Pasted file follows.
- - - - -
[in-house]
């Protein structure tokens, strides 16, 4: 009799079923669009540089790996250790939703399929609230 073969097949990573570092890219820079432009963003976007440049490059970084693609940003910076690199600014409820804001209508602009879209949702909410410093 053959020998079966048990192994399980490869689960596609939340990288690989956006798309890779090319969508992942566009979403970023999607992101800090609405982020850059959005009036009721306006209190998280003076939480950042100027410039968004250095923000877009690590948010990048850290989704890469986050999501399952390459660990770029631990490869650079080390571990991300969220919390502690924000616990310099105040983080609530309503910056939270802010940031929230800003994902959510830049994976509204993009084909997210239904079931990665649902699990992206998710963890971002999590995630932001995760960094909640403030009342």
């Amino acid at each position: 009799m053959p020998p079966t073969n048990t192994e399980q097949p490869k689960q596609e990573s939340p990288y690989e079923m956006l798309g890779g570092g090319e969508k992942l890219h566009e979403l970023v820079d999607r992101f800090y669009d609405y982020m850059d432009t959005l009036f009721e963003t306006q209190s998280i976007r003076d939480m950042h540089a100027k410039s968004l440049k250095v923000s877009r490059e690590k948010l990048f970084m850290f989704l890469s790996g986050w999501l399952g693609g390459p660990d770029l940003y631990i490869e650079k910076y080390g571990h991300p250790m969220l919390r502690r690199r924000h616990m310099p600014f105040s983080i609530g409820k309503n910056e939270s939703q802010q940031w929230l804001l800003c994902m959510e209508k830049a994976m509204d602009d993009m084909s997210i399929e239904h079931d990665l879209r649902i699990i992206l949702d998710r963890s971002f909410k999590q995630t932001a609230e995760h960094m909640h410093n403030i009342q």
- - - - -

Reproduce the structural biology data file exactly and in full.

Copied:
[in-house]
């Protein structure tokens, strides 16, 4: 009799079923669009540089790996250790939703399929609230 073969097949990573570092890219820079432009963003976007440049490059970084693609940003910076690199600014409820804001209508602009879209949702909410410093 053959020998079966048990192994399980490869689960596609939340990288690989956006798309890779090319969508992942566009979403970023999607992101800090609405982020850059959005009036009721306006209190998280003076939480950042100027410039968004250095923000877009690590948010990048850290989704890469986050999501399952390459660990770029631990490869650079080390571990991300969220919390502690924000616990310099105040983080609530309503910056939270802010940031929230800003994902959510830049994976509204993009084909997210239904079931990665649902699990992206998710963890971002999590995630932001995760960094909640403030009342």
């Amino acid at each position: 009799m053959p020998p079966t073969n048990t192994e399980q097949p490869k689960q596609e990573s939340p990288y690989e079923m956006l798309g890779g570092g090319e969508k992942l890219h566009e979403l970023v820079d999607r992101f800090y669009d609405y982020m850059d432009t959005l009036f009721e963003t306006q209190s998280i976007r003076d939480m950042h540089a100027k410039s968004l440049k250095v923000s877009r490059e690590k948010l990048f970084m850290f989704l890469s790996g986050w999501l399952g693609g390459p660990d770029l940003y631990i490869e650079k910076y080390g571990h991300p250790m969220l919390r502690r690199r924000h616990m310099p600014f105040s983080i609530g409820k309503n910056e939270s939703q802010q940031w929230l804001l800003c994902m959510e209508k830049a994976m509204d602009d993009m084909s997210i399929e239904h079931d990665l879209r649902i699990i992206l949702d998710r963890s971002f909410k999590q995630t932001a609230e995760h960094m909640h410093n403030i009342q």